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|Also Known As:||Willard Christopher Smith Jr.,Willard Smith||Died:|
|Born:||September 25, 1968||Cause of Death:|
|Birth Place:||Philadelphia, Pennsylvania, USA||Profession:||Music ... actor singer lyricist|
. This time critics were on the same page as audiences, expressing their collective thumbs up for the action comedy as it broke the $600 million mark worldwide.ard for Best Solo Rap performance. The song also appeared on Smith's debut solo album released on Columbia Records that year, Big Willie Style, which spawned chart-topping hits "Getting' Jiggy Wit It" and "Just the Two of Us," an homage to father/son relationships and dedicated to his son, Trey.
Smith and Pinkett capped 1997 with a New Year's Eve wedding outside Pinkett's hometown of Baltimore, MA. Nearby, Smith had been shooting the dramatic thriller "Enemy of the State" (1998), in which he offered a sturdy dramatic performance as a labor lawyer targeted by the National Security Agency after acquiring evidence pivotal to a politically-motivated killing. His next outing was one of the lesser efforts in the blockbusters Smith cannon â¿¿ "Wild Wild West" (1999), in which he was cast as a Civil War-era government agent in a loose interpretation of the popular 1960s TV series. His laid-back charm and charisma may have been overshadowed by overblown special effects, but Smith still managed to attract over $100 million in domestic box office (on a $200 million budget) and banked another number one hit with the film's theme song. The song also appeared on Smith's multi-platinum selling Willennium alongside singles "Freakin' It" and "Will 2K." But when Smith returned to the big screen in the highly-touted millennium, he was ready to put his action-comedy star status aside in favor of tackling serious drama. His first, decidedly non-summer extravaganza, was the period fable "The Legend of Bagger Vance" (2000), in which he played a mysterious caddy who dispenses inspirational support to a washed-up golf pro (Matt Damon). While Smith seemed a bit at sea in this drastic departure from his usual fare, reviewers agreed that he managed to keep the character from devolving completely into clichÃ©, despite challenges with the script and direction.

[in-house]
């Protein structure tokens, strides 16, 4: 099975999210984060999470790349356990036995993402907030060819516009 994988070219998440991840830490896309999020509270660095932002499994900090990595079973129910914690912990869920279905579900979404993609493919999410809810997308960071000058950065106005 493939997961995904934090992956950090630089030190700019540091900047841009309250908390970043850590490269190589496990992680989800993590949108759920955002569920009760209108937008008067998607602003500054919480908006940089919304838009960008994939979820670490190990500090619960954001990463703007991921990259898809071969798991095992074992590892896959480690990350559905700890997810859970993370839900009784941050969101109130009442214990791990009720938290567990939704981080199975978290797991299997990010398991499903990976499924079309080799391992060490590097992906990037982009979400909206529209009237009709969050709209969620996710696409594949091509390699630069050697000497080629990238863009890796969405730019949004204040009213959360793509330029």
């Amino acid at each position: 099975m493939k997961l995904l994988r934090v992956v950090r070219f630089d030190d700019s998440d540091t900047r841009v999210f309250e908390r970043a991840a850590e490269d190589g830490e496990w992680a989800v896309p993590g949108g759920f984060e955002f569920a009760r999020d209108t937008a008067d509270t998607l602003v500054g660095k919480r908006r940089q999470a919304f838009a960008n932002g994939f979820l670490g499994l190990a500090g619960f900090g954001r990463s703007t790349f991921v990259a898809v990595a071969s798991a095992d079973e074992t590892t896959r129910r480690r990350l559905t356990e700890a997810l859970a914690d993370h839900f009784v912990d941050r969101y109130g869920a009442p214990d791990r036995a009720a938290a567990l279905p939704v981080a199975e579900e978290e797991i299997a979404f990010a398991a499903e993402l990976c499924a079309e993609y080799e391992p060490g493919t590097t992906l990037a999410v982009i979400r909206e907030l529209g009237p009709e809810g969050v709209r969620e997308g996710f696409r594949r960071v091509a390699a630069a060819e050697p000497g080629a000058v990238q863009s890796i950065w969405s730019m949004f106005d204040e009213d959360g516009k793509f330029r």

Smith's follow-up erased any doubt that he had the dramatic potential of one of his acting her s, Denzel Washington â¿¿ to say nothing of bumping his salary up to the $20 million mark. Preparing to play the lead in director Michael Mann's biopic "Ali" (2001), Smith followed the same training regimen as the heavyweight champion once did, challenging himself to dig spiritually and emotionally deeper than he had ever done before as an actor. The film concentrated on the tumultuous period in Ali's life, spanning his surprise win over Sonny Liston through his draft difficulties, to his defeat of George Foreman in the infamous "Rumble in the Jungle." Smith's powerhouse performance earned him the highest critical accolades of his career, including nominations from the Academy Awards, the Golden Globes, the Black Reel Awards, and the Image Awards.
Smith conquered entirely new creative territory with "Ali" but it was not his only landmark project of 2001. He also released his first book, the illustrated children's story Just the Two of Us, inspired by his 1998 hit song and dedicated to fathers everywhere. In 2002, he released the album Born to Reign before attempting to revisit his successful action film track record with a couple of would-be summer blockbuster sequels that generated solid ticket sales, but offered little creative innovation, including reuniting with Tommy Lee Jones in "Men in Black II" (2002) and Martin Lawrence in "Bad Boys 2" (2003). In 2003, he returned to the primetime fold as co-creator and executive producer â¿¿ along with Pinkett-Smith â¿¿ of the UPN sitcom, "All of Us" (UPN, 2003-07), which was based on their own experiences as a blended family. By now, the Smith-Pinkett household had grown to include not only Trey, but son Jaden Christopher and daughter Willow, all of whom would begin to express an interest in the family business.